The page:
(Posted February 20, 2016)
Are you, like many of us, tired of the bitter rhetoric of people who call themselves Christian? Have you been puzzled by people who claim to follow Christ, and yet who preach a gospel of exclusion, prejudice and fear?
This Sunday’s scripture, from Luke 13:31-35, is a passage that may seem innocent enough to us, but has been used through the centuries as a source of some people’s anti-Semitism. That prompted me to consider all the ways that people over 2,000 years have exploited the Bible to justify all sorts of violence, racial and religious hatred and horrific establishments like slavery.
It is, without a doubt the most mind numbing experience for nonbelievers to listen to this sort of thing coming out of the mouths of those who think that their thoughts are the model for Christian “right thinking.” And for us who seek to truly follow Christ, how does the Christian model shape the way we ought to respond to the hot button issues of 2016?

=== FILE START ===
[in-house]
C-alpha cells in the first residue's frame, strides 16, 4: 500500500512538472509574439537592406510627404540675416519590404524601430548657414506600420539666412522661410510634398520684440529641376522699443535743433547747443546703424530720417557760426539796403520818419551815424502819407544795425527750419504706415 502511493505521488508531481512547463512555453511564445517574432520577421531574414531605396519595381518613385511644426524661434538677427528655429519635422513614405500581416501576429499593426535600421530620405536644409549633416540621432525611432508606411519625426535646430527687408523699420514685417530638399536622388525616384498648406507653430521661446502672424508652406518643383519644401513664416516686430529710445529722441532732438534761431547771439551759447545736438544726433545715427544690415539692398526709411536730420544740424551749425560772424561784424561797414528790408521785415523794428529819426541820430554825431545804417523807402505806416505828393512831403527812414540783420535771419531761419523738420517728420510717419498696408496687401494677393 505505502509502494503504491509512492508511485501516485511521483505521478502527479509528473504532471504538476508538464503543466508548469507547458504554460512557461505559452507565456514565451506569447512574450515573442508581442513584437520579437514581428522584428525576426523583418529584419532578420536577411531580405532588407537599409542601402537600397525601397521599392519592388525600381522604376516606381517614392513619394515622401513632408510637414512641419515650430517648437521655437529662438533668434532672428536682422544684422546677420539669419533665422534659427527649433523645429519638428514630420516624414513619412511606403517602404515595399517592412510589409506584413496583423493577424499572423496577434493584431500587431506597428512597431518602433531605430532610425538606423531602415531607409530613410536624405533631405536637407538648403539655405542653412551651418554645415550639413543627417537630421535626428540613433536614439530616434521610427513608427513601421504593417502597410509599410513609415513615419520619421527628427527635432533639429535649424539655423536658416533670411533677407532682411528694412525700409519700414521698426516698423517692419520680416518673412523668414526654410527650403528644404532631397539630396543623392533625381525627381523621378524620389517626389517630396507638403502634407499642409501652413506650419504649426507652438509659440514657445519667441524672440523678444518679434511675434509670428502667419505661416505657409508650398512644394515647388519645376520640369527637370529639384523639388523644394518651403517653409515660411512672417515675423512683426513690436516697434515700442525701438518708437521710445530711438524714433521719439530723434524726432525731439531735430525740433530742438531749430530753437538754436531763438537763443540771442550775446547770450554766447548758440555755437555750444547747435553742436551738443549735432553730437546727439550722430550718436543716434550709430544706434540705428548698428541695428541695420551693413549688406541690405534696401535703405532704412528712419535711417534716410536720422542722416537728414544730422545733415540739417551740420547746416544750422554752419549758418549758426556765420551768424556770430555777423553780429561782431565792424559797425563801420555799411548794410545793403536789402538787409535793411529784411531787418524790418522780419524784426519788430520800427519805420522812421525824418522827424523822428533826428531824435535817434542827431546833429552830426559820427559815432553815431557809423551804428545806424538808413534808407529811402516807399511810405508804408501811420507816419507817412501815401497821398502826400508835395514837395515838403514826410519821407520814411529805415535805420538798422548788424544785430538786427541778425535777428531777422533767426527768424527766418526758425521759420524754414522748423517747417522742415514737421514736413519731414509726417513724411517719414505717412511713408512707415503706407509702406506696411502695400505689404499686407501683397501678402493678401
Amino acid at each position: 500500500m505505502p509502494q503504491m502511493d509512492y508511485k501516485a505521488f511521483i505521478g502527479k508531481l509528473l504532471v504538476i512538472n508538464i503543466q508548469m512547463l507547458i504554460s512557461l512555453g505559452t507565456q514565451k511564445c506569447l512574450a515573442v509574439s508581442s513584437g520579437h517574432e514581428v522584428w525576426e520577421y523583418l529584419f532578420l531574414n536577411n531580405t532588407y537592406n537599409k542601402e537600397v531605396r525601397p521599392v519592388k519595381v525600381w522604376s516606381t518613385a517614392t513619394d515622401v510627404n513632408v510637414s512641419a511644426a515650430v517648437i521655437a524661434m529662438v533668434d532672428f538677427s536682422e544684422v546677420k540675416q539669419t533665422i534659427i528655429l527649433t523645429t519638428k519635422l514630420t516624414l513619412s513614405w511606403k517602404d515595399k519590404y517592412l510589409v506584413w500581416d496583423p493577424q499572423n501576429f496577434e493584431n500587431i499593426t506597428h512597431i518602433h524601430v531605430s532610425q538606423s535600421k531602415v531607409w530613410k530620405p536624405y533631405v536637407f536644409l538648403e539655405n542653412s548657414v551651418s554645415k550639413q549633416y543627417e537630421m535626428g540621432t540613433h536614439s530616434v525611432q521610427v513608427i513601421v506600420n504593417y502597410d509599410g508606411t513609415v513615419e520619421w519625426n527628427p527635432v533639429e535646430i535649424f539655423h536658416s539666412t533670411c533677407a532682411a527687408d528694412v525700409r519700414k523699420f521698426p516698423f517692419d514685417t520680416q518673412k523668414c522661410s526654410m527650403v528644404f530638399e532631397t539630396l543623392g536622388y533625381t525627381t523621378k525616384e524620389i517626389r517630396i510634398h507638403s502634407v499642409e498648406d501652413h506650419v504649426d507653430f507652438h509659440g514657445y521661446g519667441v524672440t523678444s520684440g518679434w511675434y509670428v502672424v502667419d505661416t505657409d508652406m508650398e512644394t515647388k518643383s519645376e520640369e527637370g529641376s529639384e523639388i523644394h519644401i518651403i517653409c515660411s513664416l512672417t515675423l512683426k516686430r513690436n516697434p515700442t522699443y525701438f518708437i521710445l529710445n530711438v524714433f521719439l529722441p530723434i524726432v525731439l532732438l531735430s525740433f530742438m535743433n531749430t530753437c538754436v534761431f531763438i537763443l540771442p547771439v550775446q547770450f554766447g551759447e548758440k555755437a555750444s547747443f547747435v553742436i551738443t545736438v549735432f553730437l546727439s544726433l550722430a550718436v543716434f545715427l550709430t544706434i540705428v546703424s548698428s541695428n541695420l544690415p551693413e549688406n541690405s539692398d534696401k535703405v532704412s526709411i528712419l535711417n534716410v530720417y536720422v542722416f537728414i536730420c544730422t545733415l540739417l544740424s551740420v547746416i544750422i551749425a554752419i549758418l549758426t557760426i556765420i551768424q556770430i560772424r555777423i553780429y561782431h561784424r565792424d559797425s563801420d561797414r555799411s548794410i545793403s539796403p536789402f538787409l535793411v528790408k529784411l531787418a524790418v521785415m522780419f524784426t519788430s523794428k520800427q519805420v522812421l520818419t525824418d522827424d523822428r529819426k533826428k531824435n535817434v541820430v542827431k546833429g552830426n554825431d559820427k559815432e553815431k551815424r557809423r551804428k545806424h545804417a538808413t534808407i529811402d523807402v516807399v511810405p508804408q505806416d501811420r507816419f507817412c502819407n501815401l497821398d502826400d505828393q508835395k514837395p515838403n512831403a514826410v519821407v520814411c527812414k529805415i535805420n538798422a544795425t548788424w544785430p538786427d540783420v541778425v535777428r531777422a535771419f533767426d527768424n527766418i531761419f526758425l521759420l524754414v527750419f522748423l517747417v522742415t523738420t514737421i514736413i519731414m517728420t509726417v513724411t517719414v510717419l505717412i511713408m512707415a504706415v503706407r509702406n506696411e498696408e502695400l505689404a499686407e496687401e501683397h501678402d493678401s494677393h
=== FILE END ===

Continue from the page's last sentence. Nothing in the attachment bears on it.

By studying the rationalization of people who warp the words of the Bible for their own purpose, we can use it as an antidote of sorts for the moral poison we’ve been hearing on a nearly daily basis. Discussions about what kind of torture would be best in the future for those associated with terrorism ought to waken in the speaker the absurdity of that question for someone who considers him or herself to be a Christian. “Who would Jesus torture?” I find it quite amazing that hate-filled people who identify as followers of Jesus fail to realize that Jesus himself was tortured to death at the urging of politicians and power brokers. Scourging, a crown of thorns and the nails of crucifixion are not merely Christian symbols. They are instruments of torture for one who only preached a blueprint of forgiveness and justice. But then again, how do we deal with those in the world who view us as enemies?
Join us this Jazz Sunday for what is sure to be a thought-provoking discussion where we seek out the truth of God’s words and the shape of Christian ethical living today. -- Pastor Pat Kriss